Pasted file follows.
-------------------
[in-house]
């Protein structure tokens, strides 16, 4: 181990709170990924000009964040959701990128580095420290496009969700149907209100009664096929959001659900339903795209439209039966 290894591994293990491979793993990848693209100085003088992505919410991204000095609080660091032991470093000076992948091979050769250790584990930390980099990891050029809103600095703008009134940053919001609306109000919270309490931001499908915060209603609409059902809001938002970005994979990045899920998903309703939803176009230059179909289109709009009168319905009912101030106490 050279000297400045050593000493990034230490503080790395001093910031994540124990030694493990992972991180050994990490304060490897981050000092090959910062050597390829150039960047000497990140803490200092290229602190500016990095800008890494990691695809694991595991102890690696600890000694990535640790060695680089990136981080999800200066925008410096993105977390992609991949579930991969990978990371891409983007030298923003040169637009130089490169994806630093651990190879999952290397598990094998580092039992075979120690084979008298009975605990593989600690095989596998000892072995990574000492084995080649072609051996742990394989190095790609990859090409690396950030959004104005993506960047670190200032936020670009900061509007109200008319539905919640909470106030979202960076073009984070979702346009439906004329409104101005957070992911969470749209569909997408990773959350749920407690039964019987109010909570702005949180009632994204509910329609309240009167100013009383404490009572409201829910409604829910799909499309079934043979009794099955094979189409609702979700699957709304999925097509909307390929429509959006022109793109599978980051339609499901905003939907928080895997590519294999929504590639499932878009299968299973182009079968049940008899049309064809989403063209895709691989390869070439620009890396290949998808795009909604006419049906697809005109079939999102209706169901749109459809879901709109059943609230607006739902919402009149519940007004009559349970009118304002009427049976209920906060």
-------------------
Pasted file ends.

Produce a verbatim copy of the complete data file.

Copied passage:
[in-house]
């Protein structure tokens, strides 16, 4: 181990709170990924000009964040959701990128580095420290496009969700149907209100009664096929959001659900339903795209439209039966 290894591994293990491979793993990848693209100085003088992505919410991204000095609080660091032991470093000076992948091979050769250790584990930390980099990891050029809103600095703008009134940053919001609306109000919270309490931001499908915060209603609409059902809001938002970005994979990045899920998903309703939803176009230059179909289109709009009168319905009912101030106490 050279000297400045050593000493990034230490503080790395001093910031994540124990030694493990992972991180050994990490304060490897981050000092090959910062050597390829150039960047000497990140803490200092290229602190500016990095800008890494990691695809694991595991102890690696600890000694990535640790060695680089990136981080999800200066925008410096993105977390992609991949579930991969990978990371891409983007030298923003040169637009130089490169994806630093651990190879999952290397598990094998580092039992075979120690084979008298009975605990593989600690095989596998000892072995990574000492084995080649072609051996742990394989190095790609990859090409690396950030959004104005993506960047670190200032936020670009900061509007109200008319539905919640909470106030979202960076073009984070979702346009439906004329409104101005957070992911969470749209569909997408990773959350749920407690039964019987109010909570702005949180009632994204509910329609309240009167100013009383404490009572409201829910409604829910799909499309079934043979009794099955094979189409609702979700699957709304999925097509909307390929429509959006022109793109599978980051339609499901905003939907928080895997590519294999929504590639499932878009299968299973182009079968049940008899049309064809989403063209895709691989390869070439620009890396290949998808795009909604006419049906697809005109079939999102209706169901749109459809879901709109059943609230607006739902919402009149519940007004009559349970009118304002009427049976209920906060």